A student came to my office last week and asked for help setting up a LAN game of Civ IV in one of the college's computer labs. He was going to play my Age of Conquest mod scenario with some friends that afternoon. While I showed him in the menu how to set up a multiplayer game, he shared his strategy to play Spain and attack the Aztecs. It's a bad idea.
Most people think Cortés was able to defeat Montezuma because of superior weaponry and technology. At best, that's an oversimplification. The Aztecs were far more advanced than most people realize, and their population numbers were astounding for the time period. The capital of Tenochtitlan had an estimated 250,000 people - five times the population of the largest cities in Europe at the time.
Cortés was able to conquer the Aztecs because of two factors that aren't present in the game. The first was disease. The second was Montezuma's belief that the appearance of Cortés was a sign that marked the beginning of the Aztec Empire's doom. Without the benefit of these factors, my student and his Spanish civilization would face a crushing defeat and lose the chance to gain a foothold in the Americas.
I know this because I spent almost six weeks researching Europe and Central America in the time of Columbus to create the scenario for a class called "Empire." Population numbers for all major cities in Europe and Central America, major educational and cultural centers on each continent, diplomatic, technological and military strengths and weaknesses of the time are all represented in the mod and cited in the readme file.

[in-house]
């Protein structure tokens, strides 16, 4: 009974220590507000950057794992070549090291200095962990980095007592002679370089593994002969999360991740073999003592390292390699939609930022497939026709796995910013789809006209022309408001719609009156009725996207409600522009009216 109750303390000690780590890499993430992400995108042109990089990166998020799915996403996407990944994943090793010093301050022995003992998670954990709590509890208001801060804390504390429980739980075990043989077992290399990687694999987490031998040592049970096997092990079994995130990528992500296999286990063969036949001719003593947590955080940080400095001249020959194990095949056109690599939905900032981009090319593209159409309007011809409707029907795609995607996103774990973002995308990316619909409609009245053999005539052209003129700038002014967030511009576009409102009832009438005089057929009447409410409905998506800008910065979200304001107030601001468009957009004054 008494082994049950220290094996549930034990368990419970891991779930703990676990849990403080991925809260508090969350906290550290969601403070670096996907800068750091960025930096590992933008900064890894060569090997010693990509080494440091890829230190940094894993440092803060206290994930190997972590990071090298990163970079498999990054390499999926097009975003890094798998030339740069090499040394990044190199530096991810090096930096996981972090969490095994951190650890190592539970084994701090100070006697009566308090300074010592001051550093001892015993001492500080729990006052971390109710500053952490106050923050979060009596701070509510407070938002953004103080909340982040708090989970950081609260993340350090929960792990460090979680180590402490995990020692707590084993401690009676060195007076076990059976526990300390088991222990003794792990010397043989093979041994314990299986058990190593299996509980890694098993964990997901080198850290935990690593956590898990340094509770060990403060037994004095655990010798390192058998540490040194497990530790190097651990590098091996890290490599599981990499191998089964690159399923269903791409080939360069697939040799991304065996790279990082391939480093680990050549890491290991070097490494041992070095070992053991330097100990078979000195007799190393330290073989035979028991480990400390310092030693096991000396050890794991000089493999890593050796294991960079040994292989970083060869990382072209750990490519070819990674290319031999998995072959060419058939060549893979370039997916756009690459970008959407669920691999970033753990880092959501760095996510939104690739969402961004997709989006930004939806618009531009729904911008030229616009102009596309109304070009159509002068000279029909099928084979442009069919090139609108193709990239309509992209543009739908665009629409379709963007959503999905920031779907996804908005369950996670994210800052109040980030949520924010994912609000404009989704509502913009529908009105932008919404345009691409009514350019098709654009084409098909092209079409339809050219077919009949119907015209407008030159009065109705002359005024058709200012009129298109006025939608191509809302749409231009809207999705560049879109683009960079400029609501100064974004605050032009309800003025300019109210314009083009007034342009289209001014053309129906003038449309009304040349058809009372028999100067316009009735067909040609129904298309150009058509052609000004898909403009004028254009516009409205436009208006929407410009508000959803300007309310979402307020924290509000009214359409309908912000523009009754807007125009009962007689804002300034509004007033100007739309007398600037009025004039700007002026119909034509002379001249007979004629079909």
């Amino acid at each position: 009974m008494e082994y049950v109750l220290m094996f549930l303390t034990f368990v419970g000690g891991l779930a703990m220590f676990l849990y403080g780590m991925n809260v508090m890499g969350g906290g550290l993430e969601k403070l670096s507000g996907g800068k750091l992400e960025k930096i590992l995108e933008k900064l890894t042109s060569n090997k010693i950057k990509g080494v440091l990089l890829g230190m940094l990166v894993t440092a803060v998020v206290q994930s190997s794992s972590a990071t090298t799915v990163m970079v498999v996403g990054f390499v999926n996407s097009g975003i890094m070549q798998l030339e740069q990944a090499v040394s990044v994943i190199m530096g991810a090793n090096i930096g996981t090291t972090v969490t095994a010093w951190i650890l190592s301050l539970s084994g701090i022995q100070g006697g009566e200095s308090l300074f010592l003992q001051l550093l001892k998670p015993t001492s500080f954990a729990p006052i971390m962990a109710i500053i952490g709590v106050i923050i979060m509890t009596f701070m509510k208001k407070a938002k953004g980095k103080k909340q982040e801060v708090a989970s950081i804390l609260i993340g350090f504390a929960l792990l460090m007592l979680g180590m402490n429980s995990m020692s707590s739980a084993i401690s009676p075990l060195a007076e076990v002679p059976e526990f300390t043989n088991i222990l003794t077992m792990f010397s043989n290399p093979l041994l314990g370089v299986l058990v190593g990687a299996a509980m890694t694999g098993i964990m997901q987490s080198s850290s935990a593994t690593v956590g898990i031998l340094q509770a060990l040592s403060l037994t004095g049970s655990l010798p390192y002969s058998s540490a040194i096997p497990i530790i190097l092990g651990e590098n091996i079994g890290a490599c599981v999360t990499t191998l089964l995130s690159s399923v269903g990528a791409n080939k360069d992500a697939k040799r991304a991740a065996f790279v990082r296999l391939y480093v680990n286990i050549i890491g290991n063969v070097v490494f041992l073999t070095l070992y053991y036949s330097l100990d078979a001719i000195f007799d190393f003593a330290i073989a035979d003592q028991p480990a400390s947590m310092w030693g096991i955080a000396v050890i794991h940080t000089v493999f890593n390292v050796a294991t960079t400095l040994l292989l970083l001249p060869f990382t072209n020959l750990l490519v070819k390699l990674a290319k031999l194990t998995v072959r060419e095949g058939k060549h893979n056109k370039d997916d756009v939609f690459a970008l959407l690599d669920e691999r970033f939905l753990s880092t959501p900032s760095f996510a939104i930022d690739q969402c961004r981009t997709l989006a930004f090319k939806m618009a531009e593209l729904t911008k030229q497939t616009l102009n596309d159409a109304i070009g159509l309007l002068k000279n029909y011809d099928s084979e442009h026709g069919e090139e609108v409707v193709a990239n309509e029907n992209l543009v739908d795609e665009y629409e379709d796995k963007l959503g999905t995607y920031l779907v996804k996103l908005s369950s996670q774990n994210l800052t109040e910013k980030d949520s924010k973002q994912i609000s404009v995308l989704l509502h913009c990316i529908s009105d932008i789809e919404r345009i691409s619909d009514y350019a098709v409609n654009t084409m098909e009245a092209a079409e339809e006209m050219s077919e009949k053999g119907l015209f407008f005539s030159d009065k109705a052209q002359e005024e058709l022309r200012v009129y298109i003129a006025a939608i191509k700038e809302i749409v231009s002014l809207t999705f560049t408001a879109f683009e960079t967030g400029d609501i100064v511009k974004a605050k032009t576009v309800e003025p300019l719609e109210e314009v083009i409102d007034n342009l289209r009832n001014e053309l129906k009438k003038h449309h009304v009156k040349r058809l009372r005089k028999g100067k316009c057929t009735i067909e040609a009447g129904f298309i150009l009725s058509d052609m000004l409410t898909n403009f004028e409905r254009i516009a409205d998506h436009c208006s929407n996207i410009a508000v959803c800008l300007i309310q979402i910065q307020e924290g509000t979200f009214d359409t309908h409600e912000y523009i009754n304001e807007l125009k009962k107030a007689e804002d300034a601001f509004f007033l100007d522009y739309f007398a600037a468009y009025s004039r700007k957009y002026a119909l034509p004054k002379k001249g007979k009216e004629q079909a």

For the class, students had to play the game in addition to their readings and discuss whether the scenario accurately represented the period. One of the key concepts students should have learned about was the role of belief systems as described in the book "The Conquest of America: The Question of the Other." In essence, the book and the game make the same argument: Had the Aztecs viewed the world differently, their clash with the Spanish conquistadors would have been radically different.
Employing videogames in the curriculum at Dickinson College is a relatively recent development. It was only a few years ago when I began reading academics such as James Paul Gee, Henry Jenkins and Bryan Alexander who discuss the teaching potential of games.
Even then, we were slow to adopt. It's one thing to point to pedagogical principles in a game, but integration into a course is a whole different question. Most computer games take hours to learn and even longer to play through. To justify such an investment in time, a game would not only have to match the content of the course, but provide a learning experience that couldn't be accomplished through reading, writing and class discussion.